Jesus discovers that he cannot escape his mission. It comes to find him. It comes in the form of a Gentile woman. It comes in the form of a deaf and mute man in the Gentile region of the Decapolis. Jesus cannot escape his mission.
Neither can you or I. It will come to find us.
And how will we know our mission? Here too, Jesus seems to show us how we will recognize it.
Compassion toward what angers you will reveal your mission.
It is perfectly clear to you and to me that Jesus goes to the region of Tyre and Sidon so that he can meet this woman, have compassion, and heal her daughter.
It if perfectly clear to you and to me why Jesus wanders into the Decapolis, he is there so that he can restore the speech and hearing of that man.
It was not perfectly clear to Jesus why he was in those places. He was just trying to get away from it all, and got a little hot when he found out he couldn’t get away. But now that he has done this, now that he has compassion on these outsiders, he sees his mission in a new way, a broader way. He understands the will of his Father in heaven a little better, and we see it as well.
A few years ago, I had the privilege of meeting “the pancake man.”
We were traveling through Rapid City on a youth trip here from St. James. We happened to stay at a KOA campground that had an all you can eat pancake breakfast for $1.00. This was a “no-brainer.” We had over a dozen mouths to feed and you can’t do it for less than that, so we went to the campground pancake breakfast.
The man behind the griddle was doing his work, with joy, flourish and flair. He started pumping out pancakes, and was doing so with an artist’s eye. He would take a squeeze bottle of batter, make a design on the griddle, let it cook for a few seconds and then fill in the spaces, and when he flipped the pancake over, there was a picture. Spider man’s masked face, a daschaund that was wandering under the tables. He copied designs off of the kids t-shirts, made pictures of their faces, of all the while engaging in conversation and encouraging the kids to be the best they could be.
We struck up a conversation, and got his story.
He was an alcoholic, and about 10 years ago he had been suicidal, ready to end it all. He was angry at the world, and mostly angry with kids. They used to make his life miserable at the school where he had worked as a janitor.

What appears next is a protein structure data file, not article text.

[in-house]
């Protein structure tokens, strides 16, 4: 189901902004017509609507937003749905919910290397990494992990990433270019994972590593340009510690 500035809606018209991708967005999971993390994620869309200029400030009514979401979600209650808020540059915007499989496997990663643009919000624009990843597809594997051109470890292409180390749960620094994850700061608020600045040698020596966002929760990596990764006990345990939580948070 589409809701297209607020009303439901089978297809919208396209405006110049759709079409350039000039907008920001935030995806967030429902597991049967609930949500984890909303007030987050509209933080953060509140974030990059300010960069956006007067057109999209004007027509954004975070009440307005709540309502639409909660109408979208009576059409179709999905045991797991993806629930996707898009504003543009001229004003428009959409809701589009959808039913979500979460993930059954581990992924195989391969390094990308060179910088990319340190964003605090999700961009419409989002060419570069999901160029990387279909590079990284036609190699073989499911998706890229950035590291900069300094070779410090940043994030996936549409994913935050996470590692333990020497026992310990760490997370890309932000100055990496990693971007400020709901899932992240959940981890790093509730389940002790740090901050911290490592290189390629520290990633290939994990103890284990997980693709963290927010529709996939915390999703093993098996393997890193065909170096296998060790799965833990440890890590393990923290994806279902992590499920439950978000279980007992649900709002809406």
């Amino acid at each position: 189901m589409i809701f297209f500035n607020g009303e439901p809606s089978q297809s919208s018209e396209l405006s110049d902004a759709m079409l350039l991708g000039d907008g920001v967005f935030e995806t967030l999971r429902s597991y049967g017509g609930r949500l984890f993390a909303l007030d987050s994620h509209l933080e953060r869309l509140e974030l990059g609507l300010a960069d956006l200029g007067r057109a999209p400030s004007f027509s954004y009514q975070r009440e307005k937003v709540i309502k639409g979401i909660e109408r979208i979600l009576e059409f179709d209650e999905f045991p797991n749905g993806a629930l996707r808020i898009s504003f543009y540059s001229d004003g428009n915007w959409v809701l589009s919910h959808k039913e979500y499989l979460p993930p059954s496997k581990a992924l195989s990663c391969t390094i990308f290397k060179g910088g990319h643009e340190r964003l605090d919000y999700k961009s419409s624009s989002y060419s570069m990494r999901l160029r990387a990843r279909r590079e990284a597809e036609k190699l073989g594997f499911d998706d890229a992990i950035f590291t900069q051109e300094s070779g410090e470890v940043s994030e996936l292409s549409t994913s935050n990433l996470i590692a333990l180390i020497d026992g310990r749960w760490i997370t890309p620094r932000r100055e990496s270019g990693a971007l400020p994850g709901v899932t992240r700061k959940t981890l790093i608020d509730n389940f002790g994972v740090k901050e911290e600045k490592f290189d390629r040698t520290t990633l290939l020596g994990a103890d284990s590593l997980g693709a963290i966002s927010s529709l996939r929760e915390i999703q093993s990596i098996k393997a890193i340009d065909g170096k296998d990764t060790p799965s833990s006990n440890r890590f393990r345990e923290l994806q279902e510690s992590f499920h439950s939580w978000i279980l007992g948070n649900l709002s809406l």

At his lowest point, he’d lost his job and blamed it on the kids at the school who were mean to him. In the midst of treatment, he had revelation. The kids had been mean to him, because he had been mean to them.
He resolved to change all that, and decided he would start doing something that would lift up and inspire kids. He would make up for all the time he had spent tearing them down.
“I didn’t have much that I could do very well, but I could make pancakes.” He said. And so, he started working at the KOA in the summer, and making pancakes that made kids laugh and smile. That was the beginning.
It was compassion toward what had previously angered him that revealed to him his mission. Now he not only makes pancakes at the KOA, but he travels the school circuit during the year with a positive message of how you can make a difference in this world by doing what you do well.
It is compassion toward what angers you that reveals your mission.
What is it that moves you?
What is it that angers you, or that makes you want to run, or makes you want to fight?
It could be that your mission is being revealed to you in that moment. You might even snap at it at first, but if is your mission that God is revealing to you, it will be as persistent as the woman, and as clear as the opened ears.
You can’t escape your mission. It will find you. And the good news this day is that even when you’re cranky and even when it isn’t all that clear, God is present and working to reveal your mission to you.
Be opened, this day. Prepare for what God may have in mind for us, for what God has in mind for us all, is mission in his name. Amen.